One from the Heart
|One from the Heart|
|Directed by||Francis Ford Coppola|
|Screenplay by||Armyan Bernstein|
Francis Ford Coppola
|Story by||Armyan Bernstein|
|Produced by||Gray Frederickson|
Harry Dean Stanton
Ronald Víctor García
|Edited by||Rudi Fehr|
|Music by||Tom Waits|
|Distributed by||Columbia Pictures|
|Box office||$636,796 (U.S.)|
One from the Heart is a 1982 American musical romantic drama film co-written and directed by Francis Ford Coppola and starring Frederic Forrest, Teri Garr, Raul Julia, Nastassja Kinski, Lainie Kazan, and Harry Dean Stanton. The story is set entirely in Las Vegas. The film was a colossal critical and commercial flop.
The story begins on the evening of Independence Day in Las Vegas. Hank, a mechanic, and Frannie, a travel agent, break up while celebrating their fifth anniversary. He has been insensitive to her yearning for adventure and excitement. They both spend a night with their idealized partners — Hank goes with Leila, a circus performer, and Frannie goes with Ray, a waiter who passes himself off as a cocktail pianist and singer.
After their mutual nights away from each other, Hank breaks down, tracks Frannie to the motel room she and Ray are in, and abducts Frannie. Frannie refuses to stay with Hank.
Hank follows Frannie to the airport, where Frannie is about to leave for her dream trip to Bora Bora. Hank sings to Frannie to prove he is willing to be more romantic, but Frannie boards the plane. Hank, distraught, goes home and is about to burn Frannie's clothes when Frannie returns, realizing she "made a mistake".
- Frederic Forrest as Hank
- Teri Garr as Frannie
- Raul Julia as Ray
- Nastassja Kinski as Leila
- Lainie Kazan as Maggie
- Allen Garfield as Restaurant Owner
- Rebecca De Mornay as Understudy
- Harry Dean Stanton as Moe
The director's parents, Carmine Coppola and Italia Coppola, appear as a couple in an elevator.
One From the Heart originally was to be financed by MGM, with the studio giving Coppola a record $2 million to direct. Coppola initially rejected the offer, then bought the rights to the property through his Zoetrope Studios, with MGM remaining as a distributor for North America. Zoetrope raised financing via foreign pre-sales and a loan from Chase Manhattan Bank.
Initially, the film was to be a romantic comedy, but Coppola wanted a more ambitious production, raising the film's budget from $15 million to $23 million, paying for miniatures and lavish backgrounds. The film was almost entirely shot on Zoetrope soundstages. Coppola insisted on building sets to add to the artificiality of the proscenium.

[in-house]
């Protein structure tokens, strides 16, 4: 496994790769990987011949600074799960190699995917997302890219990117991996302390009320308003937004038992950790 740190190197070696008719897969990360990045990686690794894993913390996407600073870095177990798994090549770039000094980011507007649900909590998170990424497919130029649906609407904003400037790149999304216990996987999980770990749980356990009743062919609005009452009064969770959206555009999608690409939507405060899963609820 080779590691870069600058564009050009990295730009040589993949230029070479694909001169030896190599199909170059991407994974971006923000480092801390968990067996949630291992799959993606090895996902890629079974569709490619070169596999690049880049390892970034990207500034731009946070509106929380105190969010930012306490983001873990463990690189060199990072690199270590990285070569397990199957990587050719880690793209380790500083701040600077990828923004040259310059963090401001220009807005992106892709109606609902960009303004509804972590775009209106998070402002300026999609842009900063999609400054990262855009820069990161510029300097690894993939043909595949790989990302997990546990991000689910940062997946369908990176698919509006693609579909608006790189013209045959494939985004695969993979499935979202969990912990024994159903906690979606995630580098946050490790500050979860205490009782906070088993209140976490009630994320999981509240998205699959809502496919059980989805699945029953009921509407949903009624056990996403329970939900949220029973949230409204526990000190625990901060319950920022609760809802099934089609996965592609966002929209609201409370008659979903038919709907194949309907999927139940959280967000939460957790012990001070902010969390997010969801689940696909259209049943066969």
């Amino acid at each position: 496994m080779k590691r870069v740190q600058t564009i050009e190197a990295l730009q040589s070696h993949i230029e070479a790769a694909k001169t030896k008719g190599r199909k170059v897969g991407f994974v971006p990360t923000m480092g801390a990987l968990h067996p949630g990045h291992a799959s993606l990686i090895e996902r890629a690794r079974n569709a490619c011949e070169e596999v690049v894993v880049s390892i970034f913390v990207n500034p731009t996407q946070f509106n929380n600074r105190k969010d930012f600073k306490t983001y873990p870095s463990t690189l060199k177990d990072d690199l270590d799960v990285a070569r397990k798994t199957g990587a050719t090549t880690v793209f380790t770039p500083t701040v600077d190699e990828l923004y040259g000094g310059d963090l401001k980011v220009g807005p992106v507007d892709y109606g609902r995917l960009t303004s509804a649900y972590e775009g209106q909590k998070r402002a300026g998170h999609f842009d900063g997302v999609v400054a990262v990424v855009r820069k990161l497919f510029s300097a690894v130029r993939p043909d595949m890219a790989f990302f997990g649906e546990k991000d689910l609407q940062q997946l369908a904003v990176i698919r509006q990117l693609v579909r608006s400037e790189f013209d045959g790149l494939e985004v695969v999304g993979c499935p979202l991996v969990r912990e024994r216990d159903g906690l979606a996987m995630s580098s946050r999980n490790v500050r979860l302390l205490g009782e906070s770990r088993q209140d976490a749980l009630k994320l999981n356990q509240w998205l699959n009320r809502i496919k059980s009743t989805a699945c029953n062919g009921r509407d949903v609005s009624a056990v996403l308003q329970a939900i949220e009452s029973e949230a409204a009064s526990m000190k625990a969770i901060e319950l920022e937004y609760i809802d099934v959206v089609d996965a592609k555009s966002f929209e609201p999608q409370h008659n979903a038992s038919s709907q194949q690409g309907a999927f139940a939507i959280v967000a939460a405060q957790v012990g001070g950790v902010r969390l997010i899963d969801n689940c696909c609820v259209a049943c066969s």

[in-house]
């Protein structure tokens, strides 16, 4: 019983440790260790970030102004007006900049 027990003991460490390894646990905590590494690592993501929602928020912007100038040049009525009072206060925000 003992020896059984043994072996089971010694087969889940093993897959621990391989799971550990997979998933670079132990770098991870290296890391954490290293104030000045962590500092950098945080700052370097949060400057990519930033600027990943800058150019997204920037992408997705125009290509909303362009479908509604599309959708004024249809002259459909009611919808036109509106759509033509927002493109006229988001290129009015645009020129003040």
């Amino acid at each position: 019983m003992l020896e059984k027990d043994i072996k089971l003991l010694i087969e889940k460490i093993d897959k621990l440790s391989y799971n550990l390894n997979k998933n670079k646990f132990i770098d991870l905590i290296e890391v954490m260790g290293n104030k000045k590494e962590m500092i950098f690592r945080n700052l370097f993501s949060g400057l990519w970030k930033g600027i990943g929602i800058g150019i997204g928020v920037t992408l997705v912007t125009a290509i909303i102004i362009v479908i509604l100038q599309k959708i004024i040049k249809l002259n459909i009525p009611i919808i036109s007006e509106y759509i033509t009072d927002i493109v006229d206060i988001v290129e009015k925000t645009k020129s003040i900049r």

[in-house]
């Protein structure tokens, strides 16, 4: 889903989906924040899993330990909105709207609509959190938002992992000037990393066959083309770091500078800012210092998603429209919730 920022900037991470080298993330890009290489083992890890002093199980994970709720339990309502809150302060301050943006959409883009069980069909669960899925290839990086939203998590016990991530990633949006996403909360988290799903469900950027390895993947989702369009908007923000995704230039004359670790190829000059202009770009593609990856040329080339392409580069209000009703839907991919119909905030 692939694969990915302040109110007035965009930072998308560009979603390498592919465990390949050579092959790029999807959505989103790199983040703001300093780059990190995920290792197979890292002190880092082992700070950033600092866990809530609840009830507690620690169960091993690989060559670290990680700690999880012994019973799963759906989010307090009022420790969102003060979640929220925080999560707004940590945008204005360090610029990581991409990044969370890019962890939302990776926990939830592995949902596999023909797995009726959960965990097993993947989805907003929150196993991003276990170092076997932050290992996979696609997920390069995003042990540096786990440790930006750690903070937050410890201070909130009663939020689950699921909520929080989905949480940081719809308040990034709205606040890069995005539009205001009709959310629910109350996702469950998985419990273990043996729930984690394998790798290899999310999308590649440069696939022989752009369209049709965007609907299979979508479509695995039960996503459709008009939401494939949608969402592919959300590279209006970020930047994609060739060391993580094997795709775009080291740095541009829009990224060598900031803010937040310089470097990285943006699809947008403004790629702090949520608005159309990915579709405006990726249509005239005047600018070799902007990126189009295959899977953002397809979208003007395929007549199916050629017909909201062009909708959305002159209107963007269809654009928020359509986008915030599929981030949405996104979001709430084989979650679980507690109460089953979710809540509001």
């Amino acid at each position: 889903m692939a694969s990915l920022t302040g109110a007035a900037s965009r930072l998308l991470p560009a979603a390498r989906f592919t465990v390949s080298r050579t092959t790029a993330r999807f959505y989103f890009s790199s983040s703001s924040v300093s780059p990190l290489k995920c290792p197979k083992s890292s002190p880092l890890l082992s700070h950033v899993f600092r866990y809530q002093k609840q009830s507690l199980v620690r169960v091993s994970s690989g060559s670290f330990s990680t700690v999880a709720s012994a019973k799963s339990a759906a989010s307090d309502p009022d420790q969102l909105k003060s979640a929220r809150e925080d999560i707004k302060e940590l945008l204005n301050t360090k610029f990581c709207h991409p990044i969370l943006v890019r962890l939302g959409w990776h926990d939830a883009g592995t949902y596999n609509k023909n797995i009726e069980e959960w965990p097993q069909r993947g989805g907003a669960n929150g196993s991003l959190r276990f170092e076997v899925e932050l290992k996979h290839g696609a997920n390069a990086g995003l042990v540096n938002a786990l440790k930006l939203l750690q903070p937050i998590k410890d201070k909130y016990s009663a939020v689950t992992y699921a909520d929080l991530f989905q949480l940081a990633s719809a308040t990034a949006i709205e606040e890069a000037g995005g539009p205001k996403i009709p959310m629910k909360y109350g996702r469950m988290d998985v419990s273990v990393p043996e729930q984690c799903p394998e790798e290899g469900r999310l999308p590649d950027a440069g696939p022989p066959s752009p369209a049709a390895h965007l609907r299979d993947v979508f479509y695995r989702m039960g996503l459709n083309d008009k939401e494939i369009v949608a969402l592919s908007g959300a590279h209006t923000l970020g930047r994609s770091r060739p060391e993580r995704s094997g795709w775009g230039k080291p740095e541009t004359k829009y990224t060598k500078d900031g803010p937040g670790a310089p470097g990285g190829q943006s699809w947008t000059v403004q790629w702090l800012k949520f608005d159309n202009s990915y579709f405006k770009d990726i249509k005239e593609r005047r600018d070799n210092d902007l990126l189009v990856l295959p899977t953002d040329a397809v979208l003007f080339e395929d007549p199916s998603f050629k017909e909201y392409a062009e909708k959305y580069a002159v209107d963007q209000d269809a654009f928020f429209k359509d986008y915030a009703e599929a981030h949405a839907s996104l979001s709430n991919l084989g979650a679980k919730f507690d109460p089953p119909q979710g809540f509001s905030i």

However, Zoetrope was struggling to stay afloat, and its staff wound up working on a reduced payroll. The film's tax-shelter investors pulled out, and MGM thus withdrew its support for the project. Eventually, Coppola received support from Canadian businessman Jack Singer, who agreed to lend $8 million to Zoetrope. In February 1981, Paramount Pictures took over as distributor.
Set construction included a replica of part of Las Vegas' McCarran International Airport—complete with a jetway and jet airliner (built from the nose section of a crashed plane)—that was used for the penultimate scene. The sets for the film took up all of the sound-stage space at Coppola's recently acquired American Zoetrope studio.
One from the Heart features an original soundtrack from Crystal Gayle and Tom Waits. Waits received an Academy Award nomination for Best Musical Score. Dean Tavoularis, whose art department was next door to the musical rehearsal space, used Waits' music as tonal inspiration, incorporating it into the film's highly stylized "look". Mickey Hart and musician Bobby Vega also were credited for their contributions to the production.
Coppola used the opportunity to introduce a more economic method of filmmaking. Dubbed the "electronic cinema", it involved shooting and editing a visual storyboard on videotape, allowing for a reference during the actual shooting on film.
Gene Kelly was a dance consultant for the sequence involving Teri Garr and Raul Julia. Kelly disagreed with Coppola over the story the dance was meant to portray. Coppola used his own preference for the theatrical release, although the film's 2003 restoration depicted Kelly’s original idea.